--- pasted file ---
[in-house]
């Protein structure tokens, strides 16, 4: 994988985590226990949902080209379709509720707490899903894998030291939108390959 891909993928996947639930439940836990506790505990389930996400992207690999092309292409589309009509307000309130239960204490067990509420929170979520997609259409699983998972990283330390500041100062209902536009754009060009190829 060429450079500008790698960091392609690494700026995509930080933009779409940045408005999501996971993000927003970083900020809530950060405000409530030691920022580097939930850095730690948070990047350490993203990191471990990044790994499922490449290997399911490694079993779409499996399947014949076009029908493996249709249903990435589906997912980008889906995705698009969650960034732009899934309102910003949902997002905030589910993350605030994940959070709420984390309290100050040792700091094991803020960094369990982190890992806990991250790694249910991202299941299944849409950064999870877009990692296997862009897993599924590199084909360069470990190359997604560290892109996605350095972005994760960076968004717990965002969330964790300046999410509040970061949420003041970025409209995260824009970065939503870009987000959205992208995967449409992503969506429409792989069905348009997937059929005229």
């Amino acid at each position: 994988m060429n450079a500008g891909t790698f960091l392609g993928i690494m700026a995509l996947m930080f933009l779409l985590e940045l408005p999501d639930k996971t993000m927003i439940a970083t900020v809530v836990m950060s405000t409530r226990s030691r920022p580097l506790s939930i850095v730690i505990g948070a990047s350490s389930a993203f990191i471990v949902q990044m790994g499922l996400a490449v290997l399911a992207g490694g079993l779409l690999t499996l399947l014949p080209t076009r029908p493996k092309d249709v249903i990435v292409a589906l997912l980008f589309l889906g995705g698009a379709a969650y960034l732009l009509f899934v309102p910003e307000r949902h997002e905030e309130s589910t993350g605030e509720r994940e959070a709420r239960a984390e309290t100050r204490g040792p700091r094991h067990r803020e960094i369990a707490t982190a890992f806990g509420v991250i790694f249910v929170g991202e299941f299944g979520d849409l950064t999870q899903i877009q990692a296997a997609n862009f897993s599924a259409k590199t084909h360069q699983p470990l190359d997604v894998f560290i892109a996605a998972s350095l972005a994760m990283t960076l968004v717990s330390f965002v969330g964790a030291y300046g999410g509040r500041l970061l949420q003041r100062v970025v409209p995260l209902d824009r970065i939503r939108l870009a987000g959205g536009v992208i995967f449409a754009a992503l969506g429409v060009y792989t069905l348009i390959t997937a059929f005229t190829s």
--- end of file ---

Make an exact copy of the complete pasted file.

[in-house]
């Protein structure tokens, strides 16, 4: 994988985590226990949902080209379709509720707490899903894998030291939108390959 891909993928996947639930439940836990506790505990389930996400992207690999092309292409589309009509307000309130239960204490067990509420929170979520997609259409699983998972990283330390500041100062209902536009754009060009190829 060429450079500008790698960091392609690494700026995509930080933009779409940045408005999501996971993000927003970083900020809530950060405000409530030691920022580097939930850095730690948070990047350490993203990191471990990044790994499922490449290997399911490694079993779409499996399947014949076009029908493996249709249903990435589906997912980008889906995705698009969650960034732009899934309102910003949902997002905030589910993350605030994940959070709420984390309290100050040792700091094991803020960094369990982190890992806990991250790694249910991202299941299944849409950064999870877009990692296997862009897993599924590199084909360069470990190359997604560290892109996605350095972005994760960076968004717990965002969330964790300046999410509040970061949420003041970025409209995260824009970065939503870009987000959205992208995967449409992503969506429409792989069905348009997937059929005229």
């Amino acid at each position: 994988m060429n450079a500008g891909t790698f960091l392609g993928i690494m700026a995509l996947m930080f933009l779409l985590e940045l408005p999501d639930k996971t993000m927003i439940a970083t900020v809530v836990m950060s405000t409530r226990s030691r920022p580097l506790s939930i850095v730690i505990g948070a990047s350490s389930a993203f990191i471990v949902q990044m790994g499922l996400a490449v290997l399911a992207g490694g079993l779409l690999t499996l399947l014949p080209t076009r029908p493996k092309d249709v249903i990435v292409a589906l997912l980008f589309l889906g995705g698009a379709a969650y960034l732009l009509f899934v309102p910003e307000r949902h997002e905030e309130s589910t993350g605030e509720r994940e959070a709420r239960a984390e309290t100050r204490g040792p700091r094991h067990r803020e960094i369990a707490t982190a890992f806990g509420v991250i790694f249910v929170g991202e299941f299944g979520d849409l950064t999870q899903i877009q990692a296997a997609n862009f897993s599924a259409k590199t084909h360069q699983p470990l190359d997604v894998f560290i892109a996605a998972s350095l972005a994760m990283t960076l968004v717990s330390f965002v969330g964790a030291y300046g999410g509040r500041l970061l949420q003041r100062v970025v409209p995260l209902d824009r970065i939503r939108l870009a987000g959205g536009v992208i995967f449409a754009a992503l969506g429409v060009y792989t069905l348009i390959t997937a059929f005229t190829s």